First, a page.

CHAPTER IX
ATMOSPHERIC PRESSURE AND CIRCULATION

ATMOSPHERIC PRESSURE

Gas Pressure. --The attraction of gravity on the gases of the atmosphere causes them to exert a pressure on the surface of the earth. The actual pressure at any given place is directly due to the elastic pressure (moleeular bombardment) of the gases present, and is distributed among them according to their volume percentages at that particular place, but the sum total of these several partial pressures per unit area in the open atmosphere, as measured by the barometer, is always just equal to the combined weight of all the gases in a vertical column of unit cross section directly above this area.

The circulation of the atmosphere, and, therefore, to a great extent the precipitation, are intimately related to the pressure distribution.

The average pressure at sea level is about 14.7 pounds per square inch. The reason that ordinarily this pressure is hardly noticeable is that it is exerted on all sides of a body, and generally on the inside as well as on the outside. If we remove the air from the inside of a glass vessel by means of the air pump or otherwise, then the external pressure becomes at once apparent.

Mercurial Barometer.--Torricelli, a pupil of Galileo, was one of the earliest investigators to demonstrate that the atmosphere exerts pressure. He also discovered the principle of the mercurial barometer, which is now universally employed to measure this pressure. His experiment, performed as early as 1643, consisted in filling with mercury a long glass tube sealed at one end. The tube was then inverted and the open end immersed in a cup of mercury. The mercury in the tube no longer completely filled it, neither did it all run out; but the top of the mercurial column came to rest at a point about 30 inches above the level of the mercury in the cup. Since there was no air in the tube to press downward on the mercurial column, the weight of the mercury in the tube was just balanced by the weight of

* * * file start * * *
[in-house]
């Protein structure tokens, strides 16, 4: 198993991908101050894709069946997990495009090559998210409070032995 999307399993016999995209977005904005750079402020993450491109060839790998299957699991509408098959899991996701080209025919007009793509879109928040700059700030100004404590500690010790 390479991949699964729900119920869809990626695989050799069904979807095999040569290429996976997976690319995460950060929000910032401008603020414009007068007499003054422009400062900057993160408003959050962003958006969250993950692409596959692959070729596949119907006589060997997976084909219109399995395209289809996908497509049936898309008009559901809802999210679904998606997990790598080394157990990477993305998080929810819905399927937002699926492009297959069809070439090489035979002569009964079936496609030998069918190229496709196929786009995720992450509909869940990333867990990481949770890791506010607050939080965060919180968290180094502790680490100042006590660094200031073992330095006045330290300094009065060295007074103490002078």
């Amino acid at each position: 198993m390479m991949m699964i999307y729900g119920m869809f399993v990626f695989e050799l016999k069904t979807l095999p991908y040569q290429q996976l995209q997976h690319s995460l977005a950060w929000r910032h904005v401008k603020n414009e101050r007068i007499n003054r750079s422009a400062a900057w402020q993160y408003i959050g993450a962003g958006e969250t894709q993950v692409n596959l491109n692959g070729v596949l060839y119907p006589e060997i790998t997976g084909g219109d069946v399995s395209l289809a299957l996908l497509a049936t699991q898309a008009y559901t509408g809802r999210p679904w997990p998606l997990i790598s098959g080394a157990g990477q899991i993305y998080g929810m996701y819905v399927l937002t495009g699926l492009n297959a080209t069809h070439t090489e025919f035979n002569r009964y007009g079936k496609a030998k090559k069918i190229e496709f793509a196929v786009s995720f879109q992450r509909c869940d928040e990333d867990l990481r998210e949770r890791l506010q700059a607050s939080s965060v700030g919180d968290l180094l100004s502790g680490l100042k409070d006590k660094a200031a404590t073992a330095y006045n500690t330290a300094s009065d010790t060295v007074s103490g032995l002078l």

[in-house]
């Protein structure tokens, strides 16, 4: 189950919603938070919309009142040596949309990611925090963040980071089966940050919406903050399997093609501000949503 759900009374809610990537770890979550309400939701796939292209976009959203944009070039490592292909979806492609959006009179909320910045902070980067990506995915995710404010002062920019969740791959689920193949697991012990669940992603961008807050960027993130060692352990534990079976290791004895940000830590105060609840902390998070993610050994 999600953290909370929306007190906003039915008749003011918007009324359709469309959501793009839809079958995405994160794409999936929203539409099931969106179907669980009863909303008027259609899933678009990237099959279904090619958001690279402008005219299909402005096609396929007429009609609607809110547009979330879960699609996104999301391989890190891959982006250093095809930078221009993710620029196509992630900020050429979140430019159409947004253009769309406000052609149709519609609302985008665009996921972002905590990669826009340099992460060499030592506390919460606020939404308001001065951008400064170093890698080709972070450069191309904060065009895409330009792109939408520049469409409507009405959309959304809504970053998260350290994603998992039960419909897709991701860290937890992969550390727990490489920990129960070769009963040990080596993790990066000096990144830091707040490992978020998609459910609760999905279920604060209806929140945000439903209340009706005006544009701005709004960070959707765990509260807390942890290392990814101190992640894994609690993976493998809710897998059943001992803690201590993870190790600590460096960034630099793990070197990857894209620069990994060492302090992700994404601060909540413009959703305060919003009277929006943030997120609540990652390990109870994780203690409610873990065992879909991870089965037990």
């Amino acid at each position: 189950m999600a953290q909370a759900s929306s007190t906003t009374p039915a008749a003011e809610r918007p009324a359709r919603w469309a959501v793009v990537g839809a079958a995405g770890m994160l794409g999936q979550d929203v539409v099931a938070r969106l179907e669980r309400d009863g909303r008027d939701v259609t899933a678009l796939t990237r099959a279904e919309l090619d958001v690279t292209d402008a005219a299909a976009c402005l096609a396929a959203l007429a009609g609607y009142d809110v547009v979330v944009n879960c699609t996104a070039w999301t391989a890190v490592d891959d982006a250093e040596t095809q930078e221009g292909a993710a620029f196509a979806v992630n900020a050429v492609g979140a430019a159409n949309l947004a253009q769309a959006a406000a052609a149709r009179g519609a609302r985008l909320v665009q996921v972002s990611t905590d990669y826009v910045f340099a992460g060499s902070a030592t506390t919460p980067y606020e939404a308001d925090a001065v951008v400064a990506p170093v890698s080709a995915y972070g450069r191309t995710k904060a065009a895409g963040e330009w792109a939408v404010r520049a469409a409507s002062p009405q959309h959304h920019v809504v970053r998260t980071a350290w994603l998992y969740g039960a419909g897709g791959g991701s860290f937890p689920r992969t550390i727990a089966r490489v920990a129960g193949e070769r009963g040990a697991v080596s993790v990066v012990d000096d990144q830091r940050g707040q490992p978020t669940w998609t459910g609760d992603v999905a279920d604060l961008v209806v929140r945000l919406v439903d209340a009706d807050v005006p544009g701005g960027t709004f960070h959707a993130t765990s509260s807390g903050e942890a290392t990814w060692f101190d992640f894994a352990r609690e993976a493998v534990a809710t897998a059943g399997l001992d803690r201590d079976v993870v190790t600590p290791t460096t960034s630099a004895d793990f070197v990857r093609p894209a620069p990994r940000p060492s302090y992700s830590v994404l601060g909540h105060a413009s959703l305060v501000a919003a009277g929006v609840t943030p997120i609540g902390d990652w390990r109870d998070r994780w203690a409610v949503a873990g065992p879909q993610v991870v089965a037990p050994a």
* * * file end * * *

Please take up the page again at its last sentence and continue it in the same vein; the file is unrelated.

-127-

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Descriptive Meteorology
Table of contents

Table of contents

  • Title Page iii
  • Preface and Credits vii
  • Contents ix
  • List of Illustrations xv
  • List of Charts xvii
  • Introduction 1
  • Bibliography 2
  • Chapter I the Atmospheres of the Earth and of the Planets 4
  • Bibliography 13
  • Chapter II Atmospheric Air 14
  • Bibliography 26
  • Chapter III MicroÖrganisms and Dust-Motes of the Air 27
  • Bibliography 37
  • Chapter IV Physical Conditions of the Sun and Its Relation to the Earth's Atmosphere 38
  • Bibliography 45
  • Chapter V Heat, Light, and Temperature 46
  • Bibliography 60
  • Chapter VI Thermometry 61
  • Bibliography 68
  • Chapter VII Distribution of Insolation and the Resulting Temperatures of the Atmosphere, the Land, and the Water 69
  • Bibliography 118
  • Chapter VIII the Isothermal Layer 119
  • Bibliography 126
  • Chapter IX Atmospheric Pressure and Circulation 127
  • Bibliography 170
  • Chapter X the Winds of the Globe 172
  • Bibliography 188
  • Chapter XI the Clouds 190
  • Bibliography 198
  • Chapter XII Precipitation 199
  • Bibliography 214
  • Chapter XIII Forecasting the Weather and Storms 216
  • Bibliography 242
  • Chapter XIV Optical Phenomena in Meteorology 244
  • Bibliography 256
  • Chapter XV 258
  • Bibliography 281
  • Appendix 283
  • Charts 285
  • Index 333
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